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Thread: Mythology and Its Roots in the Wizarding World

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  1. #1
    HARRYHARRYHARRYs_twin
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    Mythology and Its Roots in the Wizarding World

    I've recently been considering a story idea involving me completely butchering Arthurian legend, and it has me thinking.

    We know, from Chocolate Frog cards, that many people who we consider legendary or mythological figures exist in this world. Examples are:

    Quote Originally Posted by HP Lexicon
    Circe (SEER-see)
    Circe, in Greek mythology, is a sorceress who lives on an island called Aeaea, near Italy. Circe was able to turn people into beasts. (web link)

    Cliodna (CLEEV-nah)
    Celtic Irish goddess of beauty, the eldest daughter of the last Druid of Ireland.

    Grunnion, Alberic
    Could possibly be in recognition of 'Alberich,' a powerful wizard from "Song of the Nibelungen." The poem is mythical, but was the basis for Wagner's Ring Cycle. In Wagner's version, Alberich makes a ring from gold that he has found and places a curse on it against its thief! Interestingly, one of the prizes given to a 'hero' of the Ring Cycle is an Invisibility Cloak. (contributed by Adrian Allum)

    Hengist of Woodcroft
    Hengist was a Saxon King of Britain shortly before King Arthur's time, who helped King Vortigern defeat Scot and Pict rebels. Later, he led a rebellion of his own, and eventually founded the county of Kent. Quite what this has to do with wizardry, I don't know, but David Colbert offers a similar suggestion in his book, "The Magical Worlds of Harry Potter." (contributed by Adrian Allum)

    Merlin
    Wizard, famous for his role in the King Arthur chronicles. Tutored the young Arthur before he knew who he was and what role he was to play in history.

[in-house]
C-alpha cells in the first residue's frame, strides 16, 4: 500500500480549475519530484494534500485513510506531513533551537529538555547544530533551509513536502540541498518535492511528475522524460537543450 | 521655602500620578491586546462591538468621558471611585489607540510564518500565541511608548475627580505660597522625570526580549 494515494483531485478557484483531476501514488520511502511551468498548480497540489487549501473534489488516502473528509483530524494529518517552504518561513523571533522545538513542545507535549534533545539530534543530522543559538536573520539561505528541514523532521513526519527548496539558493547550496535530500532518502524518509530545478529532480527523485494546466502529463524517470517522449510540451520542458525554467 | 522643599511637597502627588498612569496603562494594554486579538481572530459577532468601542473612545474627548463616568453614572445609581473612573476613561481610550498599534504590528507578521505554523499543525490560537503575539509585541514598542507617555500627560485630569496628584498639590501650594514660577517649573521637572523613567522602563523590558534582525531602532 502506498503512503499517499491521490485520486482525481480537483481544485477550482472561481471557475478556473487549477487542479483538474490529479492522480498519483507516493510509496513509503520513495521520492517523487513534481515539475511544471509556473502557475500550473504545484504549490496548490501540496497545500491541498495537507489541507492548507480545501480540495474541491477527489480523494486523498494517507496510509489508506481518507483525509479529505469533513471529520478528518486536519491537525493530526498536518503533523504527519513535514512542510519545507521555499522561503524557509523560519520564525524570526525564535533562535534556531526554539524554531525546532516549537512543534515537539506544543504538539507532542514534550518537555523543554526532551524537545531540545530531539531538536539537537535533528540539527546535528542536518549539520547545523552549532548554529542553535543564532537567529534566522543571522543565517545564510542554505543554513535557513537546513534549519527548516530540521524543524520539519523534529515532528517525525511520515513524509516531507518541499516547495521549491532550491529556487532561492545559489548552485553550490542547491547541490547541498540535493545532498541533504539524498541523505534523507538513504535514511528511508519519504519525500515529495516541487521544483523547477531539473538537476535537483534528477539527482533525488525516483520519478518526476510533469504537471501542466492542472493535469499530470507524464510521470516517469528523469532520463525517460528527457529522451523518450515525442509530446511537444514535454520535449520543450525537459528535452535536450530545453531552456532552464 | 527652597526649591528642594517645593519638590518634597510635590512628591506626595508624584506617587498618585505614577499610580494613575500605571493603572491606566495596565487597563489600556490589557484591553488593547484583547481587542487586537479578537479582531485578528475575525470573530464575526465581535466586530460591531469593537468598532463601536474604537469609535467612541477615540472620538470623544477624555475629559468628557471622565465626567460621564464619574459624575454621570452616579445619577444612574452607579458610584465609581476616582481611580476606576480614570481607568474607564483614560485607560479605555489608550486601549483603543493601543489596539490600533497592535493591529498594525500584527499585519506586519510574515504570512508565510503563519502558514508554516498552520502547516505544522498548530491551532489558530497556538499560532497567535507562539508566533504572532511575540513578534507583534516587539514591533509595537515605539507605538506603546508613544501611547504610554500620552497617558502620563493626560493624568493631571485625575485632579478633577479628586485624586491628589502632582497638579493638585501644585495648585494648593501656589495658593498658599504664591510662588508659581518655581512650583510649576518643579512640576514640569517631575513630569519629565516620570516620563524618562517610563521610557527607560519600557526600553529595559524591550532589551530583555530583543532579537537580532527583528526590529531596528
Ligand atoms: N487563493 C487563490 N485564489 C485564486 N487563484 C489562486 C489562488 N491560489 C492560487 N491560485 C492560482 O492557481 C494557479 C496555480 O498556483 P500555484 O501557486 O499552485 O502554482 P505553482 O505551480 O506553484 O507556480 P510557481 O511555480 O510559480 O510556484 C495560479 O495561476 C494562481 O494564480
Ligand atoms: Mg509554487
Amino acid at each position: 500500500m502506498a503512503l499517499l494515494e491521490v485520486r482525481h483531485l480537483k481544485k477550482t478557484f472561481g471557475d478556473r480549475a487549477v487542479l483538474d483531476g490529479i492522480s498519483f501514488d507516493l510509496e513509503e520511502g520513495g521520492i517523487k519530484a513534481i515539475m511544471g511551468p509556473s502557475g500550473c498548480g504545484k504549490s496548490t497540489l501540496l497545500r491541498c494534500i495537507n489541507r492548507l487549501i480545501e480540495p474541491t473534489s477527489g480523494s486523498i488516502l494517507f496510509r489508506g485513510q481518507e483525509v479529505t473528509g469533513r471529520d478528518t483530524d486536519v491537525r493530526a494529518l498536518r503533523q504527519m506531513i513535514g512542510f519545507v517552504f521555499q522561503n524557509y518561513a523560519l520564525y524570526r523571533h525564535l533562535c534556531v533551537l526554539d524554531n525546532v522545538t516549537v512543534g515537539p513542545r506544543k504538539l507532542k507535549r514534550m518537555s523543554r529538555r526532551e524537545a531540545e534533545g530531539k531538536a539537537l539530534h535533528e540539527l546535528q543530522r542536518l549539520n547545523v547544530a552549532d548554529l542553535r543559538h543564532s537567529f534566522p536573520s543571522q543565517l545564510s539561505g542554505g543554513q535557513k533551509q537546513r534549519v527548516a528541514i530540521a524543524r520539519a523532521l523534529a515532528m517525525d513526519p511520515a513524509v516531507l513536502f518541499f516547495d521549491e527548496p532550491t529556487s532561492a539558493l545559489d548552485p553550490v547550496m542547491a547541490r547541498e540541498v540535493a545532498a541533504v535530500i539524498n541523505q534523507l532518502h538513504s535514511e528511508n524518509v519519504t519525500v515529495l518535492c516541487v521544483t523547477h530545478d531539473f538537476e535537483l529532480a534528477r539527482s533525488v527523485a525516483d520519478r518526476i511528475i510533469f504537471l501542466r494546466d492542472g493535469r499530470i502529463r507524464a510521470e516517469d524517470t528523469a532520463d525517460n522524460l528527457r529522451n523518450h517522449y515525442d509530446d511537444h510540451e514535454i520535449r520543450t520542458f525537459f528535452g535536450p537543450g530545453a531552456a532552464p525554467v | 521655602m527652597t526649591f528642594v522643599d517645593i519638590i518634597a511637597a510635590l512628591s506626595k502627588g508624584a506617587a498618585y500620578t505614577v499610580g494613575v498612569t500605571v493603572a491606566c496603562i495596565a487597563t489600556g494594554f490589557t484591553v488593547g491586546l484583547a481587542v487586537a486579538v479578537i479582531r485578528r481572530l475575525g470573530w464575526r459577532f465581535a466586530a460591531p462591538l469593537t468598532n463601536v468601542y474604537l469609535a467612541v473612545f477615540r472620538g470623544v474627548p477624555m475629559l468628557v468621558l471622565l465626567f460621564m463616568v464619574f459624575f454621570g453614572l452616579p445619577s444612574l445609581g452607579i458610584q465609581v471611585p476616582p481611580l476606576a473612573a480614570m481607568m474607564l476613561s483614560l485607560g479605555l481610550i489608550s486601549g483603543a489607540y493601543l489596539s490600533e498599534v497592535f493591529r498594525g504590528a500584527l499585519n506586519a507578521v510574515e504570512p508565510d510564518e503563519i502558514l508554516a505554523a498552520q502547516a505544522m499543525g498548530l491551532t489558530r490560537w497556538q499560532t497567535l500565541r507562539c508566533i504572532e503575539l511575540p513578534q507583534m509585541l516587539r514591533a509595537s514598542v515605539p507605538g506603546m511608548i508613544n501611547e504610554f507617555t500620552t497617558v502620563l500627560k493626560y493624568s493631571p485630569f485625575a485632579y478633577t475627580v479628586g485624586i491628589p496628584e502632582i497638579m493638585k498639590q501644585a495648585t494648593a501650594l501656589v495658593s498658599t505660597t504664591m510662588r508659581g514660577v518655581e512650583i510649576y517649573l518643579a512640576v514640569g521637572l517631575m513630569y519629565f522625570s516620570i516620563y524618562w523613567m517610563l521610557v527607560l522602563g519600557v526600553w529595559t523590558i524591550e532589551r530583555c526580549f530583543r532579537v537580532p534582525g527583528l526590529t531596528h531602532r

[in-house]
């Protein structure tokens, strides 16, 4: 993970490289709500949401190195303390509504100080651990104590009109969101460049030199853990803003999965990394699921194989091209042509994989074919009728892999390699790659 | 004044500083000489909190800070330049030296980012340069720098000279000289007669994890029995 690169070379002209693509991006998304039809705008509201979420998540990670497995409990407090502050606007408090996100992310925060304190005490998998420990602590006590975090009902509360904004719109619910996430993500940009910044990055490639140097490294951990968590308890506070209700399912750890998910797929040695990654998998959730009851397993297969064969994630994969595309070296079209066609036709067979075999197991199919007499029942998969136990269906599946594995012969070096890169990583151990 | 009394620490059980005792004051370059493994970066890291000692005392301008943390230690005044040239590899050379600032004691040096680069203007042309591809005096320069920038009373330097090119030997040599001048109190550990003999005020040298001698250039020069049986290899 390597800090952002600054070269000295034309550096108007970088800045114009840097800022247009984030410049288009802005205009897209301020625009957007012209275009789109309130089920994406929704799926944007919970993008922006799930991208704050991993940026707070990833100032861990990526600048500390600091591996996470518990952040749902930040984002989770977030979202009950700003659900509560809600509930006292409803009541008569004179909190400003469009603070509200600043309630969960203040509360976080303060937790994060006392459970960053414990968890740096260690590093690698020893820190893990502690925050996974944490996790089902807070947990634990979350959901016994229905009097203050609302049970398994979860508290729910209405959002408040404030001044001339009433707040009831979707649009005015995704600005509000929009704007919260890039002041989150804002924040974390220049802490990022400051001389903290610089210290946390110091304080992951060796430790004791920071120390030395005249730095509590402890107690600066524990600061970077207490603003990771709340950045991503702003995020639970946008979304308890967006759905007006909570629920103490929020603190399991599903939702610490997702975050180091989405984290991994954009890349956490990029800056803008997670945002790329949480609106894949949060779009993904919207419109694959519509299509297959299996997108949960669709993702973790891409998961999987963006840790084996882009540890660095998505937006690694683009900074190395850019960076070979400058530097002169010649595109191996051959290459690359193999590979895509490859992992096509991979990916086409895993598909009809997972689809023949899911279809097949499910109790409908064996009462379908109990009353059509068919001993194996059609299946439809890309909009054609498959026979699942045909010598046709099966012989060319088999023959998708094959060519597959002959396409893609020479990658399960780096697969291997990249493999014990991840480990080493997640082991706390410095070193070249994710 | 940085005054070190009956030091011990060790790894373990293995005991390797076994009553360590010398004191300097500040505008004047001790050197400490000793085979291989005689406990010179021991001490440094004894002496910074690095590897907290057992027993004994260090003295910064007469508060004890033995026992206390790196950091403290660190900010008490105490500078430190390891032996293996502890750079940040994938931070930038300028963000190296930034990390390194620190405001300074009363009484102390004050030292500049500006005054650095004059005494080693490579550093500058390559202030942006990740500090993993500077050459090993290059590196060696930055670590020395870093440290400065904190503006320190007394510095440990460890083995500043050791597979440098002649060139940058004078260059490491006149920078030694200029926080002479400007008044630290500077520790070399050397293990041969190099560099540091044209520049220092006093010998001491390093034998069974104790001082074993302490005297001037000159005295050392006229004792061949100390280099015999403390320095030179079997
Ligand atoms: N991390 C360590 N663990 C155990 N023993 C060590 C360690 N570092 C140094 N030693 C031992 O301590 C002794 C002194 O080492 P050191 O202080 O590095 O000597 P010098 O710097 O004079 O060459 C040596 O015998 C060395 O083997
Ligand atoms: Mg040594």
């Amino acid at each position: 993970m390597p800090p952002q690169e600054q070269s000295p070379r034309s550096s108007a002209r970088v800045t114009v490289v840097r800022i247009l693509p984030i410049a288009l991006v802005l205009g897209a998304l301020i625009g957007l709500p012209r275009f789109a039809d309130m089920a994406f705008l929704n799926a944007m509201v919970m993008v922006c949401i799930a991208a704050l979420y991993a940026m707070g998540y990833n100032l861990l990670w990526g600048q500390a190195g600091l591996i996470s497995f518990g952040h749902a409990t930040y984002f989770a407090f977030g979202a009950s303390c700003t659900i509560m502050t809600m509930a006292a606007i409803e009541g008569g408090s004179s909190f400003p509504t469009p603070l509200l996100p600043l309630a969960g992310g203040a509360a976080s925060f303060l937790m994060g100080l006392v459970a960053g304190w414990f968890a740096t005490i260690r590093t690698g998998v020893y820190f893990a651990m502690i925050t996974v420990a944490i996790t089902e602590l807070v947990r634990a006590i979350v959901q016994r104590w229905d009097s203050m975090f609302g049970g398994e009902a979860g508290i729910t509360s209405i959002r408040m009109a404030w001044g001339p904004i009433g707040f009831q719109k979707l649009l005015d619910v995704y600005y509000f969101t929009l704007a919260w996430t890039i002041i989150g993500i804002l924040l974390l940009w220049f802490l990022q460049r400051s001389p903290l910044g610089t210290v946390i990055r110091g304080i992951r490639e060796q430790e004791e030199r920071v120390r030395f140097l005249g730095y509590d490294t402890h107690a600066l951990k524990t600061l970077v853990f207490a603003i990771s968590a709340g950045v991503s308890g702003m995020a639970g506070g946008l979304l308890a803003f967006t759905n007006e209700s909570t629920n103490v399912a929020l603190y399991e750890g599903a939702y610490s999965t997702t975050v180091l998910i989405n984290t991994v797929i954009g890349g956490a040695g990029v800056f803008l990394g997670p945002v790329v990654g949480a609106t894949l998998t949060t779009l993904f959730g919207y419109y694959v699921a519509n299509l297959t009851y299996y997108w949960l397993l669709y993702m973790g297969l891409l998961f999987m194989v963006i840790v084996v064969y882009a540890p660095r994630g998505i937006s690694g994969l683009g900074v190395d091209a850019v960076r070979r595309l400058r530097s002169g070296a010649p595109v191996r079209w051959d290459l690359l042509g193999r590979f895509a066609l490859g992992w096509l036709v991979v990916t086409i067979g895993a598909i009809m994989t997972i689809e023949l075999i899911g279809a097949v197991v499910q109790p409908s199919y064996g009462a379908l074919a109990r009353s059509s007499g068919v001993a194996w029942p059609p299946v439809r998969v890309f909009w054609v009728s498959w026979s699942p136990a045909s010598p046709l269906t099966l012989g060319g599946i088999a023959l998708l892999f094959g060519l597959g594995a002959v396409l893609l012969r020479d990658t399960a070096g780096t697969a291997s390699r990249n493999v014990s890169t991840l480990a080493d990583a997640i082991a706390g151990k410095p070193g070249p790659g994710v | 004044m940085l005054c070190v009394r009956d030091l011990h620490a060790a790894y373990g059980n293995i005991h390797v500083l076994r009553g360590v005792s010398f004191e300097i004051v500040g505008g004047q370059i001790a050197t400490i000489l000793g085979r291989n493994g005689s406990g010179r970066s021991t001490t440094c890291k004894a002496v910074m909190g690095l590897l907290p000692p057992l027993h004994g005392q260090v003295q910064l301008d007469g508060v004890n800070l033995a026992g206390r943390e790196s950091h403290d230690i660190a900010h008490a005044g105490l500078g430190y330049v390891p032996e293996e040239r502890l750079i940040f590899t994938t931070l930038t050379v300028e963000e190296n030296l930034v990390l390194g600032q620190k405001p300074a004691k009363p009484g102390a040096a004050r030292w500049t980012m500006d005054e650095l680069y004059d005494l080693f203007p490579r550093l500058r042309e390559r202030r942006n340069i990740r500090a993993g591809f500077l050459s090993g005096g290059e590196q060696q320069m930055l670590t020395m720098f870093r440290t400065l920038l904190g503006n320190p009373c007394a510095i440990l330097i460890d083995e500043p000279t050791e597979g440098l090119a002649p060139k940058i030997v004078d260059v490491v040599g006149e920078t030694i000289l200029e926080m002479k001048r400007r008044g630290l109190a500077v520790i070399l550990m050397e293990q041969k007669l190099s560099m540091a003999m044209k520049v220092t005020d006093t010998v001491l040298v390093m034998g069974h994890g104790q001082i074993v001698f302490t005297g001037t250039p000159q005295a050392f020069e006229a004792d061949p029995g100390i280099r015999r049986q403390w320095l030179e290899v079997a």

Morgana
    The famous Witch Morgana, like Merlyn, figures into the King Arthur legend. According to the legend, Morgan le Fay, or Morgana, was the witch in the castle that Wart and Kay encountered with Robin Wood (Robin Hood for the unenlightened), Maid Marian, Little John, and the merry men to rescue Friar Tuck, the Dog Boy, and an old man named Wat. Morgana was the child of the Duke of Cornwall and Igraine, the woman Uther Pendragon seduced to have Arthur. (contributed by William Givens)
    How do you think these figure in? We can assume that at the times of these people, magic was more accepted than today. Were these legends and myths merely Muggle interpretations of events, or wizarding inventions to keep Muggles from suspecting the truth?

    I'm curious as to how all of you interpret this.
    --Selina

  2. #2
    Fourth Year Ravenclaw
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    Were these legends and myths merely Muggle interpretations of events, or wizarding inventions to keep Muggles from suspecting the truth?
    It could be a combination of both, really. In the HPverse, these 'legendary' people existed, and maybe their tales--their powers--were either greatly exaggerated or downplayed, depending on the wizard/witch in question. Back then, perhaps wizards felt more free to expose themselves to Muggles and integrate into their society. At some point, the Muggles became threatened-- for a myriad of reasons (think Paganism v Christianity)--and wizardry had to move underground, like many controversial religions/sects/organisations. While we could name some events that fostered this intolerance (see 'Inquisition'), what would be very interesting to read would be an explanation for why it happened--what events led to such things as the Witch Hunts or the Inquisition.

    As for wizards and witches during the time of Arthur, maybe these legendary figures were outcasts in wizarding society. According to HP lore, the wizarding purist society has been around for a long time--around 1000 AD. Of course, it could have existed before then, but we do not know. Hogwarts was the first school, that we know of. During a time when the wizarding world is trying to establish itself as a separate class from Muggles, how do you think this newly formed (or not) society viewed those who mingled with Muggles, like Merlin, who is now held in high regard in wizarding society. Why? He helped a Muggle become king. What did he do for the wizarding world to make everyone revere him so? Hmm, food for thought.

    I'd love to add more thoughts to this, but I have to run. I hope this helped stir up some conversation, even if it's to nitpick what I wrote. ^_^

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